Quite a bit of buzz has popped up around the new Skittles.com over the weekend and today. If you haven’t seen the site, it’s based on leveraging different social-media sites linked together by a very simple menu navigation that floats on any of the sites. For example, the home page and “chatter” section is the brand’s Twitter page, the video media page is the brand’s YouTube page, the video images page is the brand’s Flickr stream, and the “friends” section is the Facebook fan-page profile.
This is almost certainly inspired by Modernista’s brilliant redesign from about a year ago. Does that matter? Definitely not. Modernista had it right then and now Skittles does too. Skittles has unabashedly made the bold leap into accepting they can’t control the way their brand is defined in today’s social web and can only try their best to participate in the conversation. They’re taking the good with the bad, and I can assure you all that good is going to dramatically outweigh the bad.
If you want an easy indicator of how this site does, check out the number of Facebook friends it already has in place (an impressive 582,604 at the time of this post). Other measurements, such as the number of comments it has on its YouTube videos and images, and general comments and sentiments can also be helpful indicators, but I think the Facebook figure serves at the simplest indicator for most casual observers.
The reality is, Skittles has done this completely right. This solution was quick to produce, leverages existing communities that have great interest in the product and creates a platform that further engages the consumer. I would recommend any brand with minimal budget and the right kind of audience drop the brand sites they currently have, which I’m guessing aren’t terribly effective. The problem is that such a scenario raises an interesting dilemma.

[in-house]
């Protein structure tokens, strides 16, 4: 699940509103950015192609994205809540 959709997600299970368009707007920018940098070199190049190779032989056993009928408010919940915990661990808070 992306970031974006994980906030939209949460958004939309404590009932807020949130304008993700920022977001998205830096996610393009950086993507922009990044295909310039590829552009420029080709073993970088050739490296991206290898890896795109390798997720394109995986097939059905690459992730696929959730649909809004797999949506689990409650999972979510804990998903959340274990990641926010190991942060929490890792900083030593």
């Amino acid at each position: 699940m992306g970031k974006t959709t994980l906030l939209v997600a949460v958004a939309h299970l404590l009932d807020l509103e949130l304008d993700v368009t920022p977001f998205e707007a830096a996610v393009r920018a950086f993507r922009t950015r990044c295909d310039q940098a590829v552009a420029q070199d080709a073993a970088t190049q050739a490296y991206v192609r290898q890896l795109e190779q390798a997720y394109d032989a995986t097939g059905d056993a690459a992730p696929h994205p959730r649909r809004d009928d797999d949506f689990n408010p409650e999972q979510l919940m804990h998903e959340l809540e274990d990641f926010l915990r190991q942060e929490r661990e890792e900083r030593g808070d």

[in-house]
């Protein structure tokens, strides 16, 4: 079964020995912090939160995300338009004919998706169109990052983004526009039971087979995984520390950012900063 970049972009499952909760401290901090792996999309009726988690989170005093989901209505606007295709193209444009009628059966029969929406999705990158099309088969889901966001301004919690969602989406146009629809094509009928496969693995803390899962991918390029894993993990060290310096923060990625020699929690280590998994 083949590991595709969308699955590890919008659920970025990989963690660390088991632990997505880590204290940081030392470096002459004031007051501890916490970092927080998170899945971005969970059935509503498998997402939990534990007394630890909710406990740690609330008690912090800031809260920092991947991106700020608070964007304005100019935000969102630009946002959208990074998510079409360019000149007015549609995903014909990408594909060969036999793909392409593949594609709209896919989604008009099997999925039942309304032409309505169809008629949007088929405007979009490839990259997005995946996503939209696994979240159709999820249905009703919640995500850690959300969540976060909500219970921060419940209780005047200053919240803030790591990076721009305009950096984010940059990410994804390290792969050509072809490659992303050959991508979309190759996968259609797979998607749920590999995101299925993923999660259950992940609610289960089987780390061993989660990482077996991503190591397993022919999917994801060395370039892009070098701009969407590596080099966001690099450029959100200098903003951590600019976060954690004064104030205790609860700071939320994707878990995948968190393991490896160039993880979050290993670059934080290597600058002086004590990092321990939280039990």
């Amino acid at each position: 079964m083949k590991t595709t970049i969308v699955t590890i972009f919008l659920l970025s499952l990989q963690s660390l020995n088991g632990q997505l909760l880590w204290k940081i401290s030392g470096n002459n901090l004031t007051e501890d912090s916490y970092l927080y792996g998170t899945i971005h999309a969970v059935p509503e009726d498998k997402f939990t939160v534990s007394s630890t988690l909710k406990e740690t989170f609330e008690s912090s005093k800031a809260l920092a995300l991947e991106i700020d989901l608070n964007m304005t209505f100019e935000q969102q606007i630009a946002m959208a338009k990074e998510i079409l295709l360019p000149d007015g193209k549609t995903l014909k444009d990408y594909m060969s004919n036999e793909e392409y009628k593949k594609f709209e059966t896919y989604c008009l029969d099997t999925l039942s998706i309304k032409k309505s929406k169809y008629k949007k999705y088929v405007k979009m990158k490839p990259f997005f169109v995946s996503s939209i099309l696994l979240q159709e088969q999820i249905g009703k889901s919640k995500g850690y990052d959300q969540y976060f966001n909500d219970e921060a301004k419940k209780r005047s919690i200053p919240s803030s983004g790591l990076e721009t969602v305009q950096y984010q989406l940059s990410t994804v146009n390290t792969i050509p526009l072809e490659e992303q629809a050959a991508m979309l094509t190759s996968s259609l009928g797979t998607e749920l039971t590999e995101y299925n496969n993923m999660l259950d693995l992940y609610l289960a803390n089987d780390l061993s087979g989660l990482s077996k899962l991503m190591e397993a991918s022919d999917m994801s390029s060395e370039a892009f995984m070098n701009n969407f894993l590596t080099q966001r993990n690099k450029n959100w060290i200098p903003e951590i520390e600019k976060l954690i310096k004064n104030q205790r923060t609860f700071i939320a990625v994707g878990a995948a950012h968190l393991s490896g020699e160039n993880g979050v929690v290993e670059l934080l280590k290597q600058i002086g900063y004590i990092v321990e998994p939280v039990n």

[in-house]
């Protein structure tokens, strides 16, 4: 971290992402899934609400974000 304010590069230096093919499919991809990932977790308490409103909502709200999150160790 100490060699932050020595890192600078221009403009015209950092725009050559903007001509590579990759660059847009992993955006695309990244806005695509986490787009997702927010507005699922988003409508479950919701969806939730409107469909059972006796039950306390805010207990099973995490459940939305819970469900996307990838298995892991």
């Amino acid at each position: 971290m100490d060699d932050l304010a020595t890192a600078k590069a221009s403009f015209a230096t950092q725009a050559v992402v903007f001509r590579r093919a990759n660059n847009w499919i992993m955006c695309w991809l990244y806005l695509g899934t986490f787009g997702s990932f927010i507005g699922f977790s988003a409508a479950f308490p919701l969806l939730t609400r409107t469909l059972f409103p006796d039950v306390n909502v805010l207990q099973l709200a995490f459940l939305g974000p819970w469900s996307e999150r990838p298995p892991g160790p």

What happens if everyone shifts their current strategy and starts launching these kinds of sites? Don’t worry — it isn’t going to happen anytime soon, but some trends will develop.
In a nutshell, I think the novelty will wear off for a lot of consumers. These people certainly want their social media and a big part of a brand’s focus will be on creating great quality websites that encourage discussion, communication, and participation. The social-media aspects will be achieved by using the web services and integration tools of sites like Facebook. Deep integration with Facebook Connect and Google Friend Connect will become more prevalent and brands with budgets will use all of these social features that Skittles has embraced.
However, while social aspects will become more prevalent, brands will keep in mind that consumers also like their sites to be nicely packaged. Moving forward, businesses will create sites with a far higher level of aesthetic value and will work to make sure they retain the ability to at least control the brand visually. They will also differentiate as they always have with great creative and fun concepts that leverage these same social communities. Sites will also be more conscious of usability and not adding complex layers that inhibit the social functions of the third-party web services like Flickr, YouTube, or Twitter — which are frequently botched today.
I don’t think the age of the microsite is over. The successful microsites, both low and high budget, will undoubtedly have one thing in common: a simple open infrastructure for integrating into popular web communities and leveraging their social nature.
Again, I commend Agency.com for paying attention to great ideas, Modernista for doing it first, but most importantly Skittle’s brand team for having the courage to get out there and embrace the web and the new creative process so wholeheartedly. (Of course, Team Skittles could be terrified to death. But, um, congrats anyway…)
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